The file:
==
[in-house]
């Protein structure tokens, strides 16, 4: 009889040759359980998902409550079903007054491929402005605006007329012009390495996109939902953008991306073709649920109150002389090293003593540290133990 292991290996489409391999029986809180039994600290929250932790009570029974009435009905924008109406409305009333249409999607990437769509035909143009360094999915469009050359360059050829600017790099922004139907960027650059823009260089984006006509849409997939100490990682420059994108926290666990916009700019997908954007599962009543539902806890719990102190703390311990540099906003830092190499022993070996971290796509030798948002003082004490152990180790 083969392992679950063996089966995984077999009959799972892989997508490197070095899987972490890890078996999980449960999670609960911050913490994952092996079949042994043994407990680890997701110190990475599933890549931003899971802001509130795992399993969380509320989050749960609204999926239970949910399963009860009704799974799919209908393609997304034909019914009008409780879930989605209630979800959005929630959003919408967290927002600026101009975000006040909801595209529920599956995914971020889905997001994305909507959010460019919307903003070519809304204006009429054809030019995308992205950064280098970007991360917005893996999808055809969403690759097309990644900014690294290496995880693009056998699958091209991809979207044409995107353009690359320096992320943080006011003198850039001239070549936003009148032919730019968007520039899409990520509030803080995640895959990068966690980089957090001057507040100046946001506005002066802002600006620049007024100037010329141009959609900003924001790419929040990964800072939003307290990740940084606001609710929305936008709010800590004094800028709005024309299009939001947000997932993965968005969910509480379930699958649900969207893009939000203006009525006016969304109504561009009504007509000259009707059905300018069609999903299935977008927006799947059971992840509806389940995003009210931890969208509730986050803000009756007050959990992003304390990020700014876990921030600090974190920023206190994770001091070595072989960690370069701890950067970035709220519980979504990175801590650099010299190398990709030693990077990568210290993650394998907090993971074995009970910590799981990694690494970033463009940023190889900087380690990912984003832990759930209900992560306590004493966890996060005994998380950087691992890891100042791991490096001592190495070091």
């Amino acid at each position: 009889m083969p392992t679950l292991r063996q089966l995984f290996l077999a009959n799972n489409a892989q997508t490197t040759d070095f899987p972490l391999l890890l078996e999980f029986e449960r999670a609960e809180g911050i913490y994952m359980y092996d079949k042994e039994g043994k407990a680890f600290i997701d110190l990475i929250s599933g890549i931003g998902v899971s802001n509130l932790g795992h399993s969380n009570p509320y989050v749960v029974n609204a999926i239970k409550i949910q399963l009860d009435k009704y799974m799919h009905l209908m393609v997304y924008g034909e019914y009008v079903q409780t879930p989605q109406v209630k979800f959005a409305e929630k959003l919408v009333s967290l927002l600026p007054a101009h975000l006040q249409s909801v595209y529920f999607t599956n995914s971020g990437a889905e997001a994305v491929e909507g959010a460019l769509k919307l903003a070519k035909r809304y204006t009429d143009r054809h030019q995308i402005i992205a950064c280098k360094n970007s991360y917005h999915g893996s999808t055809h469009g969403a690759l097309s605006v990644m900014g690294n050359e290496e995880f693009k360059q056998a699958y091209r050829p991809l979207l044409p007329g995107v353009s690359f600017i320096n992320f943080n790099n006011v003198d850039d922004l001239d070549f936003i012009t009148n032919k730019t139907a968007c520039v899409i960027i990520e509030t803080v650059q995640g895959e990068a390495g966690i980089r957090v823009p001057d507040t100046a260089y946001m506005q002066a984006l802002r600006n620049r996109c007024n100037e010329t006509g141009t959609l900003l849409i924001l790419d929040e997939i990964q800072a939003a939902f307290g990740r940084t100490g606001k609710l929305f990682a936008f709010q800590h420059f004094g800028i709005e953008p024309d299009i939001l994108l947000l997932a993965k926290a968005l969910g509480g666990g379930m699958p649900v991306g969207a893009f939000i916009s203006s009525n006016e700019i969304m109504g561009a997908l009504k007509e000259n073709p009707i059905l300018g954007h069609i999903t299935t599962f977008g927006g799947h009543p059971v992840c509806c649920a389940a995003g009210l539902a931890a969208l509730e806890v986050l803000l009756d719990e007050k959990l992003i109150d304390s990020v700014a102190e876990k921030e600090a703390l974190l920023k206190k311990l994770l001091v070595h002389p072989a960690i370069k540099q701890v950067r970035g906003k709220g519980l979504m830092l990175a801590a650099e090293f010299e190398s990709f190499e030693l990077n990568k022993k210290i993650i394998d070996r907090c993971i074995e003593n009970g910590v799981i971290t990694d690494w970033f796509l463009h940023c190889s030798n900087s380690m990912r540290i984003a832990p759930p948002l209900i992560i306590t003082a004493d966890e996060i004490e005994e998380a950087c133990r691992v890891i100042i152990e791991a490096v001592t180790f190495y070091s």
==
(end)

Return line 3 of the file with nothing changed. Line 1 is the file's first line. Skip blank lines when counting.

């Amino acid at each position: 009889m083969p392992t679950l292991r063996q089966l995984f290996l077999a009959n799972n489409a892989q997508t490197t040759d070095f899987p972490l391999l890890l078996e999980f029986e449960r999670a609960e809180g911050i913490y994952m359980y092996d079949k042994e039994g043994k407990a680890f600290i997701d110190l990475i929250s599933g890549i931003g998902v899971s802001n509130l932790g795992h399993s969380n009570p509320y989050v749960v029974n609204a999926i239970k409550i949910q399963l009860d009435k009704y799974m799919h009905l209908m393609v997304y924008g034909e019914y009008v079903q409780t879930p989605q109406v209630k979800f959005a409305e929630k959003l919408v009333s967290l927002l600026p007054a101009h975000l006040q249409s909801v595209y529920f999607t599956n995914s971020g990437a889905e997001a994305v491929e909507g959010a460019l769509k919307l903003a070519k035909r809304y204006t009429d143009r054809h030019q995308i402005i992205a950064c280098k360094n970007s991360y917005h999915g893996s999808t055809h469009g969403a690759l097309s605006v990644m900014g690294n050359e290496e995880f693009k360059q056998a699958y091209r050829p991809l979207l044409p007329g995107v353009s690359f600017i320096n992320f943080n790099n006011v003198d850039d922004l001239d070549f936003i012009t009148n032919k730019t139907a968007c520039v899409i960027i990520e509030t803080v650059q995640g895959e990068a390495g966690i980089r957090v823009p001057d507040t100046a260089y946001m506005q002066a984006l802002r600006n620049r996109c007024n100037e010329t006509g141009t959609l900003l849409i924001l790419d929040e997939i990964q800072a939003a939902f307290g990740r940084t100490g606001k609710l929305f990682a936008f709010q800590h420059f004094g800028i709005e953008p024309d299009i939001l994108l947000l997932a993965k926290a968005l969910g509480g666990g379930m699958p649900v991306g969207a893009f939000i916009s203006s009525n006016e700019i969304m109504g561009a997908l009504k007509e000259n073709p009707i059905l300018g954007h069609i999903t299935t599962f977008g927006g799947h009543p059971v992840c509806c649920a389940a995003g009210l539902a931890a969208l509730e806890v986050l803000l009756d719990e007050k959990l992003i109150d304390s990020v700014a102190e876990k921030e600090a703390l974190l920023k206190k311990l994770l001091v070595h002389p072989a960690i370069k540099q701890v950067r970035g906003k709220g519980l979504m830092l990175a801590a650099e090293f010299e190398s990709f190499e030693l990077n990568k022993k210290i993650i394998d070996r907090c993971i074995e003593n009970g910590v799981i971290t990694d690494w970033f796509l463009h940023c190889s030798n900087s380690m990912r540290i984003a832990p759930p948002l209900i992560i306590t003082a004493d966890e996060i004490e005994e998380a950087c133990r691992v890891i100042i152990e791991a490096v001592t180790f190495y070091s």